Such a handy summary that I couldn’t not post it.
Somewhere between 100-200 times Astronomical Units (AU) from the Sun, planets get COLD enough for hydrogen to begin condensing, as the surface temperature drops below the hydrogen critical point (~33.2 K, 13 atm) and then triple point (~20.6 K, 0.07 atm). Raw hydrogen is unlikely to be present without helium – both were ~99% of the mass of the Solar Nebula that the planets formed out of. Helium, in the form of its stable isotopes helium-4 and helium-3, doesn’t condense until much, much further from the Sun and inside the Galaxy might be too hot for it to condense at all.
The recent study, blogged here, which computed primordial H2/He atmospheres would resist being eroded from Super-Earths by their stars’ early high levels of soft x-rays (“XUV”), also computed significant H2/He atmospheres would be captured by planets from Mars-size and upwards. If such an object was driven out of the Inner System, or from near the Gas Giants, then it might’ve retained its primordial atmosphere and found orbital stability in the region beyond Neptune. Several such objects may exist, for there’s reason to think the Gas Giants formed from Mars-size “planetary embryos”, but such would be undetectable by astronomers due to their slow orbits and dimness… all, except the inner-most, which may explain the curious orbits of objects like Sedna and 2012 VP133, as reported recently:
Of course, being Crowlspace, our take is the implications of a planet with a condense hydrogen surface (oceans?) and an atmosphere of high-purity helium. Helium-3 is an advanced fusion fuel and, once we have reactors up to the task, highly desirable. With a solar abundance of 4E-4 (i.e. 1/2500) relative to Helium-4, that might sound a bit scarce, but it’s immensely more than what we can scrape together here on Earth. A “Super-Mars” (~0.5 Earth masses) with a primordial atmosphere might have captured anything from 4.7 bars to 772 bars of atmosphere according to this reference:
Let’s assume a neat 100 bars. A 0.5 Earth-mass planet, of Earth composition, would have a radius of (0.5)^0.3 ~ 0.81 times Earth and thus a surface gravity of (0.5)^0.4 ~ 0.76 times Earth, with a column mass of ~1,350 tonnes, of which 75% is hydrogen. Thus 336.4 tonnes of helium for every square metre of planet and ~100 kg of that would be helium-3. Total supply would be ~3.8E+16 kg. Interestingly the primordial deuterium/hydrogen ratio is 1/40,000, meaning that the condensed hydrogen would supply 50 kg/square metre of deuterium. A stoichometric mixture of D/He3 for fusion would be 50/75 or 125 kg/square metre of planet – 4.2E+16 kg or 42 trillion tonnes. One could fuel up 840 million “Daedalus” class starships. For the same fuel mass, 50,000 tonnes per ship, one could send 50,000 tonnes of payload (a small space-colony) to the stars at 0.012 c and slow it down at the destination. With a mass allotment of ~50 tonnes per person, the total travelling population would be ~840 billion people…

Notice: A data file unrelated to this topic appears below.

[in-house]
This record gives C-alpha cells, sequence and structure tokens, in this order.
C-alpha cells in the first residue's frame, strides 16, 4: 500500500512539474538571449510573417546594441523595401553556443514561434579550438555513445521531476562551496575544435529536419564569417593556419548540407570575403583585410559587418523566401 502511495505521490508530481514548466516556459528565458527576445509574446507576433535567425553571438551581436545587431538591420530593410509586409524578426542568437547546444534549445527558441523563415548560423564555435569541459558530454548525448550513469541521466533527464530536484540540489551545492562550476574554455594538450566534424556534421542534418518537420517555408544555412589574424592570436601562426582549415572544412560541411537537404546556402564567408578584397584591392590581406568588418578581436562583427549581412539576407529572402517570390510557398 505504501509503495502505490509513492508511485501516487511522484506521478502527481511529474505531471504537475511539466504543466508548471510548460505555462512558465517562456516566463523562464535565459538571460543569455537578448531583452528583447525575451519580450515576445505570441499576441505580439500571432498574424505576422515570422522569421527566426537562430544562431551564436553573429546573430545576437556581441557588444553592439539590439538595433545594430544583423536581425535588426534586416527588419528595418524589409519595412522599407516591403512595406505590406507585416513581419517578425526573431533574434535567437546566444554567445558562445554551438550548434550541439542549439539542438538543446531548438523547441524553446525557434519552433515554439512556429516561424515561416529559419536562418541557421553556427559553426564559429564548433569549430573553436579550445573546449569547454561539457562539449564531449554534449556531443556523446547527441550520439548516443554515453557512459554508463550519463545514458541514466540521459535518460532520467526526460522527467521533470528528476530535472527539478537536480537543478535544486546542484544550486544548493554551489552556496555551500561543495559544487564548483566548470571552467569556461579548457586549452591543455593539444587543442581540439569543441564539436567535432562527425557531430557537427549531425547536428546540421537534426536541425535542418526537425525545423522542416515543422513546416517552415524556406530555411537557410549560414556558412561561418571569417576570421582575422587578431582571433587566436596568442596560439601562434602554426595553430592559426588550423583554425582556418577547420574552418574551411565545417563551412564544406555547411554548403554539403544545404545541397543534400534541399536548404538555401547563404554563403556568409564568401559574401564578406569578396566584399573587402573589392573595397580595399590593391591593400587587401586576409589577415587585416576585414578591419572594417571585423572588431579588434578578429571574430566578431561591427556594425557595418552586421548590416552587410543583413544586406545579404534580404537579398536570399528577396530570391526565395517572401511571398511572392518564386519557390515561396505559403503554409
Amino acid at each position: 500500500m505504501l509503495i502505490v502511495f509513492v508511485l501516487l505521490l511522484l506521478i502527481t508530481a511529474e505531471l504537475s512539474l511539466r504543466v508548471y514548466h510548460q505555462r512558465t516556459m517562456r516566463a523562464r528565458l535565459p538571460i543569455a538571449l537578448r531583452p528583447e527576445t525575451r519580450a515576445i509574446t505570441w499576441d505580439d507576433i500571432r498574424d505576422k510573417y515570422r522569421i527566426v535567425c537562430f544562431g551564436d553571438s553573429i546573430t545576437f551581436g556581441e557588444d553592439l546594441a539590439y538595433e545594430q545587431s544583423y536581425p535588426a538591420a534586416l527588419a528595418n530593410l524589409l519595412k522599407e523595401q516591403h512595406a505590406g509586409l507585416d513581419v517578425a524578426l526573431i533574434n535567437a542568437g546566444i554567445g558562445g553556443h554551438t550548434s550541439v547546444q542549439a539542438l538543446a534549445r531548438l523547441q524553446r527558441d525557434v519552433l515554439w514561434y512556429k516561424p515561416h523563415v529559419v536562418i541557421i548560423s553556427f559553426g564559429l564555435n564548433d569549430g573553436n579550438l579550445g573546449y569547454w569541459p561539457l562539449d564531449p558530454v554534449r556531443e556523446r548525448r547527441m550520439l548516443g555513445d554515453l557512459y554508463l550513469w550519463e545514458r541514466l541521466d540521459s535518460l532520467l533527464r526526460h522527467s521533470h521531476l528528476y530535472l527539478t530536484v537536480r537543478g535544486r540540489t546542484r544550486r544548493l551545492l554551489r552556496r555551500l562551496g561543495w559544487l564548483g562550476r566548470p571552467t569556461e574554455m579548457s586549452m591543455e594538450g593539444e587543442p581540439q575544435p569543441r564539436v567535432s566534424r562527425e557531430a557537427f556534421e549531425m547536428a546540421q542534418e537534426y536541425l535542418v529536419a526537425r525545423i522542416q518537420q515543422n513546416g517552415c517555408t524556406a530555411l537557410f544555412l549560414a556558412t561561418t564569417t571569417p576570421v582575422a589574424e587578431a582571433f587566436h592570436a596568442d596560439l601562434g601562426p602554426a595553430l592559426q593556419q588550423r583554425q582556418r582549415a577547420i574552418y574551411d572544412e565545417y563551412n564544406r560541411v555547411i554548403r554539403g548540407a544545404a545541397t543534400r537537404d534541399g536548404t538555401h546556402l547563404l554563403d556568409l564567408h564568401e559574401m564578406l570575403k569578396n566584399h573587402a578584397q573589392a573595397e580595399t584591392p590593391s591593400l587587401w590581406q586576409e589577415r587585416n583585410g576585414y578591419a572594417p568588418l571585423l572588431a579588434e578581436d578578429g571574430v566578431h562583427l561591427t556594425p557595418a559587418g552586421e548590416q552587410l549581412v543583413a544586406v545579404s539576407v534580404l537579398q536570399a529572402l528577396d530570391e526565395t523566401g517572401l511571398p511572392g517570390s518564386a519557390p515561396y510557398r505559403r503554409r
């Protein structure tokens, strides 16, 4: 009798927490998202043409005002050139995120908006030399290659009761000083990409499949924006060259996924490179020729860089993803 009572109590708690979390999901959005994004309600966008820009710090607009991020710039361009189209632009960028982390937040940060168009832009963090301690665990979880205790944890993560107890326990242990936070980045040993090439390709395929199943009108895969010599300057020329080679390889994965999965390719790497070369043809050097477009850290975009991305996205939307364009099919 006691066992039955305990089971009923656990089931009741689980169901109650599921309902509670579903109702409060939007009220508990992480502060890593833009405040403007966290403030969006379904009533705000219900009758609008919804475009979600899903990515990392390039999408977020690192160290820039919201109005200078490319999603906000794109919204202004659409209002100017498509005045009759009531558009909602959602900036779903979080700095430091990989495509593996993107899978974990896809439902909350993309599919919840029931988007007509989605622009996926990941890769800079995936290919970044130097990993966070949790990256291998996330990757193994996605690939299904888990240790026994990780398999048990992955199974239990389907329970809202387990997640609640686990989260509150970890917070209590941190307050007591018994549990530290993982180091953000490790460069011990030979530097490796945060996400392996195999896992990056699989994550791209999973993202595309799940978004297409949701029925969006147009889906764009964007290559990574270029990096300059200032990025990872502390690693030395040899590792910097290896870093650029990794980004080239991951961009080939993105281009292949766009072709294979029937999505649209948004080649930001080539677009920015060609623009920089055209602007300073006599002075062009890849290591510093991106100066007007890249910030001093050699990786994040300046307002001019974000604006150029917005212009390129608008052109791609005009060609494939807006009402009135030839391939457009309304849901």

We’ve discussed the potential boost that quarter-wave sails made of Carbon Nano-Tubes (CNTs) might achieve from being pushed by the Sun. Dropping to 0.019 AU, the final velocity is 0.056c – dropping to 0.00465 AU (skimming the photosphere) would allow a speed of over 0.11c, but the material might not be up to the beating. Crewed vehicles would not endure the extreme acceleration – 84,000 gee at peak – so the speeds that might be achieved by solar-sailing star-travellers would be limited to 1,000 year flights to Alpha Centauri, with just 17 gee peak acceleration (as described in papers by Matloff).
Yet there is another option. Given a supply of small sails, carefully aimed or with some guidance, then why not use them as the momentum transfer system for a crewed starship? Greg Matloff explored the “macron beam” option in his discussion of non-nuclear starship propulsion in the early 1980s, but AFAIK didn’t suggest using mini-sails to accelerate larger starships. Jordin Kare proposed micro-sails pushed by laser to use as a momentum beam, but what I am suggesting is using very rugged solar-sails for boosting manned vehicles to higher speeds than their ‘natural’ acceleration limits would allow.
If CNT quarter-wave sails prove as agile as Christensen, Zubrin & Spieth have described, able to accelerate at 18 m/s2 at Earth’s orbit, thus having a thrust/mass ratio of ~3,000, then they could form the basis of a naturally energised “Sail-Beam” or “Macron Beam”. The most energy efficient ratio of macron-particle to space-vehicle velocity is 2:1, which allows a macron beam total mass of 1/2 the space-vehicle to be used. If the peak speed is limited to 0.056 c, then the most efficient starship speed is 0.028 c. But we can go faster if we have plenty of sails, approaching the macron beam speed asymptotically. In theory a Macron Beam of mini-sails could push an Icarus Probe, with a payload of 150 tonnes, to the preferred mission speed of ~0.045 c.
I’ve derived a proof of the most efficient ratio, using an equation originally derived by Matloff – the proof is available here: Maximum Mass-Beam Efficiency